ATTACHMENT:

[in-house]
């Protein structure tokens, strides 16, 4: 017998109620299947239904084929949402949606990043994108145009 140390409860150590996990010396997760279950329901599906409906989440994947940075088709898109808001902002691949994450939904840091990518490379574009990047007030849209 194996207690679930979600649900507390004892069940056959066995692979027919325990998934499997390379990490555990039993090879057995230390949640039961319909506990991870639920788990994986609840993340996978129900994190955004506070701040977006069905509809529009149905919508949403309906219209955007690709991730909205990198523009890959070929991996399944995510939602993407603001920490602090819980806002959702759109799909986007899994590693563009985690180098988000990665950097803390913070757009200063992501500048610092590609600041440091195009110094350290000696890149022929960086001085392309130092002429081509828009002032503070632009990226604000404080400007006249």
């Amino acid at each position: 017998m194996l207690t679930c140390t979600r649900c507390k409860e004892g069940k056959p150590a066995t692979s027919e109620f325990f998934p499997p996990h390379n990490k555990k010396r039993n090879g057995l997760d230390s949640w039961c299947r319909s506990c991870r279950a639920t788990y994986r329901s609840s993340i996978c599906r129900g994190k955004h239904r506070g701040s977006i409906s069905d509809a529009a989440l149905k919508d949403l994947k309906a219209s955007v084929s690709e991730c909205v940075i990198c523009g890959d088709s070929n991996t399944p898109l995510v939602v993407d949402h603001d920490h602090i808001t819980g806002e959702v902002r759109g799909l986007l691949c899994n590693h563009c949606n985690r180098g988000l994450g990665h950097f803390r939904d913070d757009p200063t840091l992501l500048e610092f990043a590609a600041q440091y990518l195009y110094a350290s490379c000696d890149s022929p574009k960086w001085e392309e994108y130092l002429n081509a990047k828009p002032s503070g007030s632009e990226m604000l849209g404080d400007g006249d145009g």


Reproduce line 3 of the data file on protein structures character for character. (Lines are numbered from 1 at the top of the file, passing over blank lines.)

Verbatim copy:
């Amino acid at each position: 017998m194996l207690t679930c140390t979600r649900c507390k409860e004892g069940k056959p150590a066995t692979s027919e109620f325990f998934p499997p996990h390379n990490k555990k010396r039993n090879g057995l997760d230390s949640w039961c299947r319909s506990c991870r279950a639920t788990y994986r329901s609840s993340i996978c599906r129900g994190k955004h239904r506070g701040s977006i409906s069905d509809a529009a989440l149905k919508d949403l994947k309906a219209s955007v084929s690709e991730c909205v940075i990198c523009g890959d088709s070929n991996t399944p898109l995510v939602v993407d949402h603001d920490h602090i808001t819980g806002e959702v902002r759109g799909l986007l691949c899994n590693h563009c949606n985690r180098g988000l994450g990665h950097f803390r939904d913070d757009p200063t840091l992501l500048e610092f990043a590609a600041q440091y990518l195009y110094a350290s490379c000696d890149s022929p574009k960086w001085e392309e994108y130092l002429n081509a990047k828009p002032s503070g007030s632009e990226m604000l849209g404080d400007g006249d145009g």